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Women & Islam Course Promotes Understanding Through Study & Site Work
An unexpected roster of students is enrolled in Mehnaz Afridi’s seminar.
Like most classes at Manhattan College, the Women & Islam senior seminar, taught by Mehnaz Afridi, Ph.D., assistant professor of religious studies, is small in size but mighty in thought.
Each week, as they gather in Room 315 of the O’Malley Library, Afridi’s five students — five men, in fact, all raised in Christian faith traditions — seek to understand one of the world’s most stereotyped groups of people.
“This is really the first class I have taken that emphasizes the vantage point of women over men, and for this reason, the class has been quite valuable,” says history major John Maiocco ’16.
Combining textual analysis of the Qur’an and other class readings with open discussions on a variety of topics, the seminar not only examines what it’s like to be a Muslim woman but also what it’s like to be a woman anywhere.
“It’s important to show students, especially male students, how women can be empowered when they’re given a voice and a chance to be who they are,” says Afridi, an internationally recognized expert in interfaith dialogue and director of Manhattan’s Holocaust, Genocide and Interfaith (HGI) Education Center.
One topic the students have really embraced in discussion, Afridi explains, is the hijab, the head covering that some Muslim women wear. While the hijab is sometimes seen by Westerners as a symbol of oppression, “increasingly [the students are] recognizing that the choice to wear it or not wear it is power over one’s sexuality and image,” she says.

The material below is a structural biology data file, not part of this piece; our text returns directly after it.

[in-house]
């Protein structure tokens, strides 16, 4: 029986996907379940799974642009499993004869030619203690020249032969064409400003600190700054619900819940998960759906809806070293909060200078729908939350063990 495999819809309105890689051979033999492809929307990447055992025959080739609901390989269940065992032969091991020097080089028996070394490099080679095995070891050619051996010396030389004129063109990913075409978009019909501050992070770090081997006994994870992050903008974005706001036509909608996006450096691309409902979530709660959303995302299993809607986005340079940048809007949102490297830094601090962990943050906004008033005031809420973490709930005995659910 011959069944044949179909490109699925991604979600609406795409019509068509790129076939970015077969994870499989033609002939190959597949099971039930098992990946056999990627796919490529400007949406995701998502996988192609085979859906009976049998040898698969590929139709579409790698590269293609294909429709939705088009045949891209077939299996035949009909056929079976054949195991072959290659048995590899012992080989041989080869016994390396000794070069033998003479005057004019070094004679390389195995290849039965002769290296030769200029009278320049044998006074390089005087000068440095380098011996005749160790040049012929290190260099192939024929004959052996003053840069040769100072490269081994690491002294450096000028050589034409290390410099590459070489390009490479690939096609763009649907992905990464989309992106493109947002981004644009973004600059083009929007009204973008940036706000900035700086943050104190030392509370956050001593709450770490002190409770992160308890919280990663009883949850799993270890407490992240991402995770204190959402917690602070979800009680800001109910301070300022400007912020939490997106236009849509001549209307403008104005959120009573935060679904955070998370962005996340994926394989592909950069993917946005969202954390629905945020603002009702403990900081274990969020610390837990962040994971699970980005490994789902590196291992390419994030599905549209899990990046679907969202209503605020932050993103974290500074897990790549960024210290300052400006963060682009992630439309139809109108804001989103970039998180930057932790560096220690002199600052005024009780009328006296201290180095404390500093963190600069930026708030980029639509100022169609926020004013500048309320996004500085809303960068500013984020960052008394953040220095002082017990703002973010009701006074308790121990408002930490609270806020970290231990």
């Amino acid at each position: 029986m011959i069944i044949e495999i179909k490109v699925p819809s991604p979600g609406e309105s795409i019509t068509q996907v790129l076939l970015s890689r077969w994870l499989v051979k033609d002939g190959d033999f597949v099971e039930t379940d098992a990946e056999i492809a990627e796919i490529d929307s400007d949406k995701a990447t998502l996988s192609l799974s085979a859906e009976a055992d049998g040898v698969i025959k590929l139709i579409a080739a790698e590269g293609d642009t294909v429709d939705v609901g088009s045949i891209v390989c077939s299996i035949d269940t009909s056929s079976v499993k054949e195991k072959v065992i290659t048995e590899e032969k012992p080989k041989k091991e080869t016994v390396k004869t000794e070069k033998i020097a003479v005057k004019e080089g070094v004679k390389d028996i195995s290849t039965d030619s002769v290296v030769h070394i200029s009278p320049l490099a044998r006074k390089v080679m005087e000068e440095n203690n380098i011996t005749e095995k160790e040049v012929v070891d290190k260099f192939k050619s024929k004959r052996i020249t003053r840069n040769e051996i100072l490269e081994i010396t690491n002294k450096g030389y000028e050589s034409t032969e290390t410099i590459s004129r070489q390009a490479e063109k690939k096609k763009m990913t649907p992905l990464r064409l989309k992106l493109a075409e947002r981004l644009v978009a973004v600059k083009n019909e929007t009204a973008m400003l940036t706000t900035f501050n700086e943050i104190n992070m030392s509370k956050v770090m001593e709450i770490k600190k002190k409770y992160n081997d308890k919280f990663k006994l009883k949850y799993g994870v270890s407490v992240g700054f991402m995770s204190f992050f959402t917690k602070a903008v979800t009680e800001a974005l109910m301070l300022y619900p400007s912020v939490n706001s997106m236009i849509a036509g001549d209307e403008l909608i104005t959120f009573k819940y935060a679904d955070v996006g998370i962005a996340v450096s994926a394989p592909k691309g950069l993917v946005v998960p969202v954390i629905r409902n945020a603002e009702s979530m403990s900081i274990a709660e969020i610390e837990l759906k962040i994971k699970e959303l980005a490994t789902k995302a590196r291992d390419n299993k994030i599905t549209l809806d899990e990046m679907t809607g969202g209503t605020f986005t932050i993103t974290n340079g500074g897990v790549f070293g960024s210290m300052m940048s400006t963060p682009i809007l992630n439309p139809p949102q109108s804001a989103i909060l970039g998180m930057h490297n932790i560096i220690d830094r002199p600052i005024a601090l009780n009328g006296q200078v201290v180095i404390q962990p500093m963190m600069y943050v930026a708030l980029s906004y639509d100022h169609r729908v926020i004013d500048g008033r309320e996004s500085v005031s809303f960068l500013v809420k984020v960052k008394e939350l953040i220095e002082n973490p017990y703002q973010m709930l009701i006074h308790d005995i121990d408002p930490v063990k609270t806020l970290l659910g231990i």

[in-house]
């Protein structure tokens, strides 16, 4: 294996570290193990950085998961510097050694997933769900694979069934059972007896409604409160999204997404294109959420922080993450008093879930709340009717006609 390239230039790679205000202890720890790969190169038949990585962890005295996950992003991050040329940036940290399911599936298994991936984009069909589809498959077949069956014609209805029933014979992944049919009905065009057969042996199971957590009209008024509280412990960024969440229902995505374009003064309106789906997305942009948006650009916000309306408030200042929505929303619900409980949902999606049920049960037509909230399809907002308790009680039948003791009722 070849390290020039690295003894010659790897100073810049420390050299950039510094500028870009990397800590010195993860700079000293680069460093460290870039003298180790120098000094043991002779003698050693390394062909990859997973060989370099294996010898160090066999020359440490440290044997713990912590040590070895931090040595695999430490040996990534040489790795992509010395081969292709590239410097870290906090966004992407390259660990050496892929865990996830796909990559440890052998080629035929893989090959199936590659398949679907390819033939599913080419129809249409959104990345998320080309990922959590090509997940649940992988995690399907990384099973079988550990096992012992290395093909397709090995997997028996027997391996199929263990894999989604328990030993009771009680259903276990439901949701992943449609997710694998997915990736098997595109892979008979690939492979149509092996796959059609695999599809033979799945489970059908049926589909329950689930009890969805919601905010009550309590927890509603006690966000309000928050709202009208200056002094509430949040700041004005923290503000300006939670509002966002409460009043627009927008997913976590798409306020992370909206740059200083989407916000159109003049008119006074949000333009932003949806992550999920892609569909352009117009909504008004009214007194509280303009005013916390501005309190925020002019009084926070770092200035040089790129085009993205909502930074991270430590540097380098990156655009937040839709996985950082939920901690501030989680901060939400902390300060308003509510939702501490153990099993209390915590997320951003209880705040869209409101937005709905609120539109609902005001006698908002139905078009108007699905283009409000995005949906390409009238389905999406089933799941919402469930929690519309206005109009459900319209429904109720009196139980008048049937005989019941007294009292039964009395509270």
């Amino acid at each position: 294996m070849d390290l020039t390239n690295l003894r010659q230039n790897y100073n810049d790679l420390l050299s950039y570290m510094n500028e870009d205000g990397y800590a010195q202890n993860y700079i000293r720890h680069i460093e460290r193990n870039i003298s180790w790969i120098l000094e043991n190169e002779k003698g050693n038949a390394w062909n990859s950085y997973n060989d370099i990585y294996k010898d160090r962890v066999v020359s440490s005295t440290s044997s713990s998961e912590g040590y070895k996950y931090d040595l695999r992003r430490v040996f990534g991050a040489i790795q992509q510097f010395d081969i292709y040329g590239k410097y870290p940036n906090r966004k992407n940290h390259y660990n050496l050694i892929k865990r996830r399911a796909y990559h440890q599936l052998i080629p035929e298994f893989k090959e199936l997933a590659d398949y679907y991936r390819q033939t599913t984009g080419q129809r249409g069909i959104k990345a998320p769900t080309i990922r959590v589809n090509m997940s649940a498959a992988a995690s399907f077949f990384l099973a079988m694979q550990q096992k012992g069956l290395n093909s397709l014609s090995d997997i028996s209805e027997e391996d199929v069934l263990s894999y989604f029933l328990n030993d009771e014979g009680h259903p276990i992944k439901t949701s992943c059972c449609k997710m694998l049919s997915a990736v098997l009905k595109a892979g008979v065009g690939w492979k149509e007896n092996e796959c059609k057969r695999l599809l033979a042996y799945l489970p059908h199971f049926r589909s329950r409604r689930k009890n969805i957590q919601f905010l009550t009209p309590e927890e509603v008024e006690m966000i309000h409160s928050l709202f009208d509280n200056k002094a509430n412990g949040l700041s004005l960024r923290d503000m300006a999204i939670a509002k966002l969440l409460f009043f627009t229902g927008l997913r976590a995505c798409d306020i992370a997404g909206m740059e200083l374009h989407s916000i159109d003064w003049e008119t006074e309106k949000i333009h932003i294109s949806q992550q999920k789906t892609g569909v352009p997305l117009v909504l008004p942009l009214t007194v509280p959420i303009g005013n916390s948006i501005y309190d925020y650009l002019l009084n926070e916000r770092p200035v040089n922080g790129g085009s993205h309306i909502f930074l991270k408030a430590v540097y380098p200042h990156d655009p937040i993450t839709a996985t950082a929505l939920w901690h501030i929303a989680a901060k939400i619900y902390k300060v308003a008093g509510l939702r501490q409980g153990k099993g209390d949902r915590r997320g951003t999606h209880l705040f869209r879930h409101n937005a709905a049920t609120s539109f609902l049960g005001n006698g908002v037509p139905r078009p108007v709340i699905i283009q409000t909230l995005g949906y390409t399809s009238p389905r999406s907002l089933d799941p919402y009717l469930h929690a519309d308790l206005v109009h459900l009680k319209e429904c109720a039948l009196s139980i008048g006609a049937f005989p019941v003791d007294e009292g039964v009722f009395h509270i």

A prime example is Ibtihaj Muhammad, the 2014 women’s world fencing champion, who could become the first Muslim-American woman to compete in the Olympic Games in a hijab. For his final project, one of Afridi’s students is examining how Muhammad’s decision to compete in a hijab has contributed to her confidence, success and status as a role model for minority athletes.
Eager to expose her students to more influential Muslim women and extend the learning experience outside of the classroom, Afridi introduced the class to friend and colleague Daisy Khan, executive director of the American Society for Muslim Advancement and head of the Women’s Islamic Initiative in Spirituality and Equality (WISE).
Afridi’s students are encouraged to visit WISE throughout the semester to help with an important effort to combat the threat posed by the self-proclaimed Islamic State known as ISIS.
“We asked them to conduct research and edit articles for our current project, a community guide for Muslims that dismantles ISIS ideology and provides narratives of peace for Muslims,” says Lisa Nakashima, program manager for WISE.
“I helped them find statistics about non-Muslims converting and joining ISIS,” adds Derek Smith ’16, a religious studies and history major, who visited WISE and plans to go back. “The overall experience was great. I learned a lot and the people who worked there were so kind.”
Back in the classroom, on a Friday late in the semester, the students discuss the inclusion of Muslim women in Islamic leadership before heading back out into the field — this time to observe Jummah, or Friday prayer, in Horan Hall.
“This class has dispelled the notion that Muslim women are all forcibly subjugated by men through their religion. There is an active female presence in Islam, and it continues to grow,” Maiocco says. “Not only do I have a better understanding of Muslim women and the role they play, but it has allowed me to see just how pervasive gender roles are in our society as a whole.”
Seeing the change in her students, Afridi is hoping to make Women & Islam a permanent fixture in the Manhattan College course catalog.
“Muslims are fed up with the stereotyping of Islam,” she says. “And if they can get that out of [this class], I’m a happy professor.”